Last year the House of Representatives passed a bill of rights for credit cardholders that didn’t make it through the Senate. It may fare better in 2009. Personally, though, I’m against such a measure. Credit cardholders shouldn’t have special rights vis-a-vis card issuing banks. That’s not fair. The really fair approach is simply to give cardholders the same rights as issuers.
Banks, for example, now have total discretion when it comes to card rates. They can increase them if they think a cardholder has become less credit worthy. Or they can increase them for no reason at all except that it suits their desire for larger profits.
I don’t see a problem here. The problem is that cardholders can’t do the same. Suppose you want to pay less every month because your income has dropped. Or because you wish to get a lifestyle jolt. Or just because the idea seems appealing. You should have the same right to lower rates as banks have to raise them. That’s plain fairness.
There’s also the matter of fees. Your monthly check arrives at a bank three hours late and they charge you a $39 late fee. No one should be bothered by that. But heck. I haven’t received a monthly bill from Mastercard or Visa on the same day of the month for two months running in three years. Do you know the administrative hassle this has caused me? The personal anguish? The loss of connubial pleasure? Obviously, I, too, should have the right to assess a $39 fee that comes off my balance if the bank’s monthly bill does not arrive on time.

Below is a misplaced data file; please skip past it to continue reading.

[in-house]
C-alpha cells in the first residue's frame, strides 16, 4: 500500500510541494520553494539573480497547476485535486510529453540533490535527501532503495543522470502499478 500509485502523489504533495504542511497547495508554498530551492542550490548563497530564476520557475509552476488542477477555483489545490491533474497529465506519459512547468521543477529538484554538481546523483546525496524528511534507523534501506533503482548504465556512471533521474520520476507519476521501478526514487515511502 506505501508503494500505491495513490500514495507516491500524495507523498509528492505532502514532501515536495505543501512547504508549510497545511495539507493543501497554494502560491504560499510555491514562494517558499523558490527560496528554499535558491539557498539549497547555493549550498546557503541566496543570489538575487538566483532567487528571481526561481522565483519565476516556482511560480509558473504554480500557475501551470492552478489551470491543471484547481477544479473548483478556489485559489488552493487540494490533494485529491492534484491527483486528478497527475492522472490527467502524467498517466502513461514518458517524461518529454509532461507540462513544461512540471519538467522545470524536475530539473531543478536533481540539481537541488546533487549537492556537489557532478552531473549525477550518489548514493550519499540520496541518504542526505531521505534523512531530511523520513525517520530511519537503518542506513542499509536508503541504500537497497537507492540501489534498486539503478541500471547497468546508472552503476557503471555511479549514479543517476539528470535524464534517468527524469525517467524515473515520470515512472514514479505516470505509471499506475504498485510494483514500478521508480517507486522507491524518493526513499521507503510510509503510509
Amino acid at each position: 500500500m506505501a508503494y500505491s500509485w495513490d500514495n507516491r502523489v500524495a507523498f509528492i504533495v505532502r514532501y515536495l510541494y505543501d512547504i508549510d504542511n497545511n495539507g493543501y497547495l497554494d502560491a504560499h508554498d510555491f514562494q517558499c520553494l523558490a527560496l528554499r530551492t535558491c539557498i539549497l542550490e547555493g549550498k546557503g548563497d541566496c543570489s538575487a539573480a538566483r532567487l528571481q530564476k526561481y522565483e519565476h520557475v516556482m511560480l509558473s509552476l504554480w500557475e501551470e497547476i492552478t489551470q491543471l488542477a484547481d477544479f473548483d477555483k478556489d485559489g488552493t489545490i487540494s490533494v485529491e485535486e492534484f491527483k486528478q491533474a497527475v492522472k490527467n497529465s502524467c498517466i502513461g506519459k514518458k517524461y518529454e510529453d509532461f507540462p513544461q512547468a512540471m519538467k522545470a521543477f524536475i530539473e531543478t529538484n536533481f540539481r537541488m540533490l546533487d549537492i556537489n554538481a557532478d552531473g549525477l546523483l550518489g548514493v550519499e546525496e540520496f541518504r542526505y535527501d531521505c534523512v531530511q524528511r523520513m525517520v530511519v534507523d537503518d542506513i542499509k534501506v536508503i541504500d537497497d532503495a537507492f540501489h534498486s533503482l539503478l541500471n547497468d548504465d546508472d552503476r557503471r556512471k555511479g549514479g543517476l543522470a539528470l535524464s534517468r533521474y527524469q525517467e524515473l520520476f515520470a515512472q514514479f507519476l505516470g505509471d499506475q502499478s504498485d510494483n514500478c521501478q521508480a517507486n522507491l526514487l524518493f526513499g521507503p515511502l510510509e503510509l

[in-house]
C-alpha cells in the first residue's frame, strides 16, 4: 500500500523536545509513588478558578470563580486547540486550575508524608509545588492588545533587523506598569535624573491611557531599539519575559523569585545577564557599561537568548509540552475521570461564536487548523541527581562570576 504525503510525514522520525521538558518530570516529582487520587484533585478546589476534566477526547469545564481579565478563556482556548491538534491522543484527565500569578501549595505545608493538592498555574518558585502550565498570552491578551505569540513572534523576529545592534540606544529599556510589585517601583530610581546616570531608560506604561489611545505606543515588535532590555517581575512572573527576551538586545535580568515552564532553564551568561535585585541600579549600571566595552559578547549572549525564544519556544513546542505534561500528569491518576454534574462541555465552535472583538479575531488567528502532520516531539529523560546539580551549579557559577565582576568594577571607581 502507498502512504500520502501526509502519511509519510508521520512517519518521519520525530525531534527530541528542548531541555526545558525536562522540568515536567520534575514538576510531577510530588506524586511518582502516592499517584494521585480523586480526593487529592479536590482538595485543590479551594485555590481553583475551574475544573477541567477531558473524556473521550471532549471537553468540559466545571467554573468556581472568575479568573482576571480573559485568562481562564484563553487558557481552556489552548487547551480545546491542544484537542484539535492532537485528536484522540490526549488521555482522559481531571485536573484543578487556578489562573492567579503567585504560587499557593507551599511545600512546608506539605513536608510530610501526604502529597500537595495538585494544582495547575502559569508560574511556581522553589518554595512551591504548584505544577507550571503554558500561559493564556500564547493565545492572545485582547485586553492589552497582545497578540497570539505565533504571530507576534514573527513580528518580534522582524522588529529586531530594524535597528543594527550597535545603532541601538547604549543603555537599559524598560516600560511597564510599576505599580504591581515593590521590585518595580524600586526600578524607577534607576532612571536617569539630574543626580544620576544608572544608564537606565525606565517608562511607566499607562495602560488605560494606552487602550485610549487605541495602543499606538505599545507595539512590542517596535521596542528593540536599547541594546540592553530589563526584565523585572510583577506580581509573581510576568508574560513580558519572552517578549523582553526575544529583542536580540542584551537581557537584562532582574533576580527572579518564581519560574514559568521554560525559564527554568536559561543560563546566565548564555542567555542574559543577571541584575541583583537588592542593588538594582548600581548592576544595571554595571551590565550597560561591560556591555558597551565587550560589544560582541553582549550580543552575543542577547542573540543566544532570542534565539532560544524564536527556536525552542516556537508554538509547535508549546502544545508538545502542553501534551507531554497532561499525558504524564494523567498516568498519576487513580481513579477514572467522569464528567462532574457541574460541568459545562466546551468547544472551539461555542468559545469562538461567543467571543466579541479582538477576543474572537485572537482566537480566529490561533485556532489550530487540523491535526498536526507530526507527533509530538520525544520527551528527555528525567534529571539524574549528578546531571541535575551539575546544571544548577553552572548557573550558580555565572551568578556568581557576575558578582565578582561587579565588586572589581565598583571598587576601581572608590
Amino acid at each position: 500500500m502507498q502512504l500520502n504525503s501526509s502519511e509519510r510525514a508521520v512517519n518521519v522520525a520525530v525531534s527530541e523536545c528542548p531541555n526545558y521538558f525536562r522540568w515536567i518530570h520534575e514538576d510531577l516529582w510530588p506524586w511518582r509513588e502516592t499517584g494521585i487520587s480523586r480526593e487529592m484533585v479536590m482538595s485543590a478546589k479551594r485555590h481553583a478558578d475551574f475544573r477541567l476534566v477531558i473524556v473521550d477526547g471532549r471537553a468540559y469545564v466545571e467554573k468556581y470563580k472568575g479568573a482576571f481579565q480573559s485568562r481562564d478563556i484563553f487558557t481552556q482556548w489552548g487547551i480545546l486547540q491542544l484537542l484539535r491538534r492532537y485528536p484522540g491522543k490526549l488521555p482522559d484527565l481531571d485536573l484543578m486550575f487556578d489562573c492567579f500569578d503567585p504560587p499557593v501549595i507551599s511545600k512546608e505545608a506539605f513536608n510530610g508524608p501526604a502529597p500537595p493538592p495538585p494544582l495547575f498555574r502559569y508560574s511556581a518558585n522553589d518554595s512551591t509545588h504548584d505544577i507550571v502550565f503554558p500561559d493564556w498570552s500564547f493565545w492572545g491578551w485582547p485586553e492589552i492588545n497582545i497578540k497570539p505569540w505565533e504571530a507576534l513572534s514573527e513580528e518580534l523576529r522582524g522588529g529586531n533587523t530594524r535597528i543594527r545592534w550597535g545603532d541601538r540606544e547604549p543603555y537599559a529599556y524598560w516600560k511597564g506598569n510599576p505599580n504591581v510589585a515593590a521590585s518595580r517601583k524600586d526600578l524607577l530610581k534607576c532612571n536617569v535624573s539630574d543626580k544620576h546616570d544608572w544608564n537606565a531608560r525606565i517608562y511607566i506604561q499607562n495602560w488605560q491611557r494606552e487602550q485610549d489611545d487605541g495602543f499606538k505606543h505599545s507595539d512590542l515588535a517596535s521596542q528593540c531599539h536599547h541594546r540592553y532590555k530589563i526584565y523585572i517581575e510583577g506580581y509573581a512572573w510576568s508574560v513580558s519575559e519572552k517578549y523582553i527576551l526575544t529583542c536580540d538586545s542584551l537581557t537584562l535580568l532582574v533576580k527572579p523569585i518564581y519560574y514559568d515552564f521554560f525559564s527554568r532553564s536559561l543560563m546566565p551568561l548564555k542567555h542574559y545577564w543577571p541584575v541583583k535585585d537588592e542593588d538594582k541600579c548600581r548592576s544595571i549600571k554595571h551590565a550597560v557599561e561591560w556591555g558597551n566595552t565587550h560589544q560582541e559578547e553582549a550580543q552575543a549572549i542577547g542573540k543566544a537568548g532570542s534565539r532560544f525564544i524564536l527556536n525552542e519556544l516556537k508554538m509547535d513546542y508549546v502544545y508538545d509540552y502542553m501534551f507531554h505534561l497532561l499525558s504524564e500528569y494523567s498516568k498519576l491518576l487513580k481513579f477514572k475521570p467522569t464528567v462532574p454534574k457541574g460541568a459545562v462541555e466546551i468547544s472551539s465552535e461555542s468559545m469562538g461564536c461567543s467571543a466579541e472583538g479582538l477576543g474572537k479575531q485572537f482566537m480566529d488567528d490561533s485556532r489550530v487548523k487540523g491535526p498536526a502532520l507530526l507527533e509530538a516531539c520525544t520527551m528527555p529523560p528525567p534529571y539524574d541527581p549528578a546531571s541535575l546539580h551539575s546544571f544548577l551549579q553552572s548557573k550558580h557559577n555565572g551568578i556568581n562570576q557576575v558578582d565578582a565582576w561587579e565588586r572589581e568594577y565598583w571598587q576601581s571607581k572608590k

Credit card contracts are scared things. In America today these documents rank with the Ten Commandments in the way they shape our daily obligations to others. But the contracts we’ve been signing with credit card issuers have a serious flaw. They lack fairness. They don’t give both parties an equal shake.
Forget a special bill of rights for borrowers. This is America. Americans want the same rights for everybody. This should include both borrowers, and the banks they favor with their borrowing trade.
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